Obesity is one of the greatest public health challenges of the 21st century and is also one of the largest contributing factors to chronic disease and ill health in the world. In Europe alone rates have tripled since the 1980s and in Ireland over 60% of the population is either overweight or obese. Furthermore, weight gain and obesity is now evident in children as young as 3 years of age.
Environment and obesity
There are several reasons for the worrying increase, one of which is the cultivation of an ‘obesogenic environment’. This is where unhealthy food is encouraged and physical activity discouraged. With the rapid advances in technology and the internet, social networking and computer games – both adults and children are more likely found in front of a screen than taking a walk or playing football in their spare time. Excessive TV watching actually lowers a person’s basal metabolic rate (BMR) as the complete inactivity is similar to a trance like state.
Super size me
As well as portion sizes increasing over the years, fast food outlets offer ‘super-size’ options, free toys with meals and other powerful advertising and marketing campaigns aimed at children. These can be difficult for parents to refuse . The global food industry is a powerful machine with the range and choice of cheap, processed ‘convenience’ foods increasing all the time. Busy working mothers may find it easier to put a frozen pizza or ready meal into the oven than prepare a meal from scratch using fresh, nutritious, whole food ingredients.
A global problem
The increase in rates happens outside the wealthier European countries also. Globalisation has meant poorer countries move up the income scale and gain improved access to other foods. The means a move away from their more traditional diet high in grains, fruit and vegetables to the average Western diet which is high in sugar and fatty, processed foods.
Studies have shown that the heavier people become the more likely they are to underestimate their weight. A larger waistline is now the new ‘normal’ and overweight people can have a distorted perception of their size. The word obese also carries an extreme connotation which can be frightening for people to admit to. It may seem insurmountable to them if the problem is acknowledged. There is a fear that the only solution may be surgery, drugs or extreme dieting.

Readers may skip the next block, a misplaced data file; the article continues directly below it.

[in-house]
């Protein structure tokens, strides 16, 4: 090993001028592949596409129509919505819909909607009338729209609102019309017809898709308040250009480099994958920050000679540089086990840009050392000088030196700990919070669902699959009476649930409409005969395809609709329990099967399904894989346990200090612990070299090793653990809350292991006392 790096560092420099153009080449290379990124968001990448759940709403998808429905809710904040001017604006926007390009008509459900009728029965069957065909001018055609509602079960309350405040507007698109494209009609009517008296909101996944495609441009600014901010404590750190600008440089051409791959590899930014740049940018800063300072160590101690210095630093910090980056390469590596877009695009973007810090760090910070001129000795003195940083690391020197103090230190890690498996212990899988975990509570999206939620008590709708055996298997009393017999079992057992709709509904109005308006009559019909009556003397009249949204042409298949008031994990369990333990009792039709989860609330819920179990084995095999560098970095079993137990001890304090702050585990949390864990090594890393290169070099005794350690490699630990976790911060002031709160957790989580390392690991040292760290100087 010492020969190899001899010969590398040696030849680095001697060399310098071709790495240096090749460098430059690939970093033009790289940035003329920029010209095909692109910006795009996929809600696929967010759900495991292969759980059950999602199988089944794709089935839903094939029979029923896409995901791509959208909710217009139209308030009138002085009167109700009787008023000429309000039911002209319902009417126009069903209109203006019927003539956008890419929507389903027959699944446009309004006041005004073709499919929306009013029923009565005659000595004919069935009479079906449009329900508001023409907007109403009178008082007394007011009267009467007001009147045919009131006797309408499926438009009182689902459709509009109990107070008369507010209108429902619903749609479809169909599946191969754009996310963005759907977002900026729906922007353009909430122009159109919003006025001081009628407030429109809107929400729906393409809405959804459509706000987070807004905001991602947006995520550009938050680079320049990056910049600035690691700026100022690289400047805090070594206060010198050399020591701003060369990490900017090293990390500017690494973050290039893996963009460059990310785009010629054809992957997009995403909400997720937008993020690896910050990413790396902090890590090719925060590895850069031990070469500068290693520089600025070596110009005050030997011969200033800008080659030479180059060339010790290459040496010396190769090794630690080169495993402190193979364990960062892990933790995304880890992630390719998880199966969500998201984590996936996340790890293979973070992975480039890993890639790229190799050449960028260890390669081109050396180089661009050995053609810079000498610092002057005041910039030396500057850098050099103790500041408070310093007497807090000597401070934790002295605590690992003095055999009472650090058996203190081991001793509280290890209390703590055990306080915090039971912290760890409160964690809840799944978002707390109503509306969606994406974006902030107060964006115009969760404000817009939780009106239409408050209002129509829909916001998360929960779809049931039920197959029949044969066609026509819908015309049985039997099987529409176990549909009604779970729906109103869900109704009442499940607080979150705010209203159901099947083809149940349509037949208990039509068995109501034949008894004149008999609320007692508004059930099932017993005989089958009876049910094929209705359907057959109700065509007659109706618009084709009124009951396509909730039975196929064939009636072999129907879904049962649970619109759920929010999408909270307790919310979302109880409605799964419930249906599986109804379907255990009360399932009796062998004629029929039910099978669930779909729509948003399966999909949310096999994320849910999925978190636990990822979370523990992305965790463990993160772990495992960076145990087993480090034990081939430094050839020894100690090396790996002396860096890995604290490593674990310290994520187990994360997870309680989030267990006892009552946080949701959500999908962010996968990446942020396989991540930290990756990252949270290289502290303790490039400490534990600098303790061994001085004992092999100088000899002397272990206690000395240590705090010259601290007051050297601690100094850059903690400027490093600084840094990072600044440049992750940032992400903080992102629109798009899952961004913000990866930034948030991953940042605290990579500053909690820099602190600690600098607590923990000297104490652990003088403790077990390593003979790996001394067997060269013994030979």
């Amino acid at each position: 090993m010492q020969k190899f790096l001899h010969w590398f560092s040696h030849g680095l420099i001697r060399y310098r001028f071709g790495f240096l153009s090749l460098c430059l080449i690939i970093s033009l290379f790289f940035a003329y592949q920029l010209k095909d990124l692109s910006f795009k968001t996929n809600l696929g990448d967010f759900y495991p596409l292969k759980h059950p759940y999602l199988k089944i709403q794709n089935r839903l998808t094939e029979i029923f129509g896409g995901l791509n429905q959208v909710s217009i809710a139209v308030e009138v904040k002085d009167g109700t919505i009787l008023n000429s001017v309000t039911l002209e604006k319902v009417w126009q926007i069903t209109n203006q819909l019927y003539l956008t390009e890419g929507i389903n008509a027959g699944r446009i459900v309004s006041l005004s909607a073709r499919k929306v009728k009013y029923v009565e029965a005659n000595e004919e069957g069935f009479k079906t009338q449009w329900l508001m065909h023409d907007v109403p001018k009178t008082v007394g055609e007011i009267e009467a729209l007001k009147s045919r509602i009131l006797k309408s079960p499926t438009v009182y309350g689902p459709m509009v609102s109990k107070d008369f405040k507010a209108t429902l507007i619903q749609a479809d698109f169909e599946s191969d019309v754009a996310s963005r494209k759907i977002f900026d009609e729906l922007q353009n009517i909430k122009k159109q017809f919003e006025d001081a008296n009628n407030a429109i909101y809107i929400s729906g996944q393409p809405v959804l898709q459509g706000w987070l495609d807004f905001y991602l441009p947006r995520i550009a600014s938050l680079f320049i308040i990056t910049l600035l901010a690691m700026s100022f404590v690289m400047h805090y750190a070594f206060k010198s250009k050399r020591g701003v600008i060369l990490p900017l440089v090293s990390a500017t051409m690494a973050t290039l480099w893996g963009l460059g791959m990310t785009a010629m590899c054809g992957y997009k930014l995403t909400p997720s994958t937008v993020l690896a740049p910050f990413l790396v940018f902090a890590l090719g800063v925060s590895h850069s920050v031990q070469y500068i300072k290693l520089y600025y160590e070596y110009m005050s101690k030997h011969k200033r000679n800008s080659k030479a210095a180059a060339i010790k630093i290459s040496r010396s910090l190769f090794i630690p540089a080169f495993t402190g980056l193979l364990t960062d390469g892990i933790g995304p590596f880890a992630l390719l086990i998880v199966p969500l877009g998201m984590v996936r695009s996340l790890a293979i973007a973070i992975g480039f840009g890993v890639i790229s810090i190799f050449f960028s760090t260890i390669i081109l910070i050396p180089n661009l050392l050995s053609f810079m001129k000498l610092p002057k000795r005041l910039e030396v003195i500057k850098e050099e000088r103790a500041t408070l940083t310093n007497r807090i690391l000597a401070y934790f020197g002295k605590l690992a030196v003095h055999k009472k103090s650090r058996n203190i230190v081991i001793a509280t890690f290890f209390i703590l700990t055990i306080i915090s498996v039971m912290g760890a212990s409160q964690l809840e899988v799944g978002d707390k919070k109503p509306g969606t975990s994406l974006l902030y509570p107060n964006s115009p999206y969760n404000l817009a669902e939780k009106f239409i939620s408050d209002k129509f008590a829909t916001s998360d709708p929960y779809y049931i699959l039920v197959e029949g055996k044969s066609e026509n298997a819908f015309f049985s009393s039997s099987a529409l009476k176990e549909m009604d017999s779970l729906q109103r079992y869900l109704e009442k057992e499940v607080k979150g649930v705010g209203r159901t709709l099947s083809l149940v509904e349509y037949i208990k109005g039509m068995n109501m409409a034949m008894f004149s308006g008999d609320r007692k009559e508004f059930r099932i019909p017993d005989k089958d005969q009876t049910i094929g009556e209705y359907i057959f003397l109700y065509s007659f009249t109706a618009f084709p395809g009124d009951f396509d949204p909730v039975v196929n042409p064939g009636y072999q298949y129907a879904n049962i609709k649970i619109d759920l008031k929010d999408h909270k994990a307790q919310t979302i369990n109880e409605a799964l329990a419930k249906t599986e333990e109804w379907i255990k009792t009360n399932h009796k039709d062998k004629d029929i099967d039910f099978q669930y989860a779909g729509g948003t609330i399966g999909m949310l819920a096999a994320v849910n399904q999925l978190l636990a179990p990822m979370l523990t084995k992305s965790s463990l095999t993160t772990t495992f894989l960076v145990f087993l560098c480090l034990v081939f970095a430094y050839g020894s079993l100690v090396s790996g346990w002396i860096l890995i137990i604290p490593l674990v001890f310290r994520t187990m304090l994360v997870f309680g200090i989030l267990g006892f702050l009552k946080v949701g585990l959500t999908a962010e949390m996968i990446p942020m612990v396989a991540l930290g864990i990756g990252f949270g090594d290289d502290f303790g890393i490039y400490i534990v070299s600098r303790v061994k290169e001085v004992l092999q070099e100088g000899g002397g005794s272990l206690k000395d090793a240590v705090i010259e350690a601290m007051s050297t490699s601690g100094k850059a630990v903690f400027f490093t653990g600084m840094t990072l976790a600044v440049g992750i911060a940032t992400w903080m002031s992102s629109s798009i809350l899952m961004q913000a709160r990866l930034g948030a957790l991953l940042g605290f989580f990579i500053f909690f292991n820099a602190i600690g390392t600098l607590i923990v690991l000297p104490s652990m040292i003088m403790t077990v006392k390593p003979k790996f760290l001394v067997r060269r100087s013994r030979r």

Studies have also shown that those over 45 can be more prone to overweight. Why is this? Well life can simply get in the way for many and family or work pressures and obligations can leave no time for exercise or addressing dietary issues. Women may also carry baby weight that they never quite lose that increases with each child. In addition to this, a person’s metabolic rate naturally decreases as they get older meaning they have a lower calorie requirement. Food intake must be adjusted to prevent weight gain. Muscle tone also drops when people reach their 40s. This mean muscle mass is lost. This can be corrected with resistance training but if it is not then again, calories requirements drop. It is here that dietary changes help to prevent weight gain.
Levels of overweight can then decrease in the over 65’s. Again the reasons for this can be many and varied. People in their late sixties are most likely retired with more time to dedicate to their health or to take some exercise. Their hunger levels may naturally drop as part of the aging process. Their sense of smell and taste can become dulled which can decrease appetite and the appeal of food. The wearing of dentures or effects of prescription medication can make eating uncomfortable or less desirable. A widowed person living alone may find their motivation for preparing and eating a meal is affected. Decreasing mobility also makes it more difficult to shop for groceries.
Obesity is a complex issue
The issue of weight gain and obesity is a complex one. It is rarely solely a matter of excess calories. It is a combination of social and economic factors, genetics, age, insufficient sleep and poor motivation. This is all compounded by a lack of understanding of what a healthful diet should actually comprise of. This is understandable, there is a wealth of conflicting dietary advice online.
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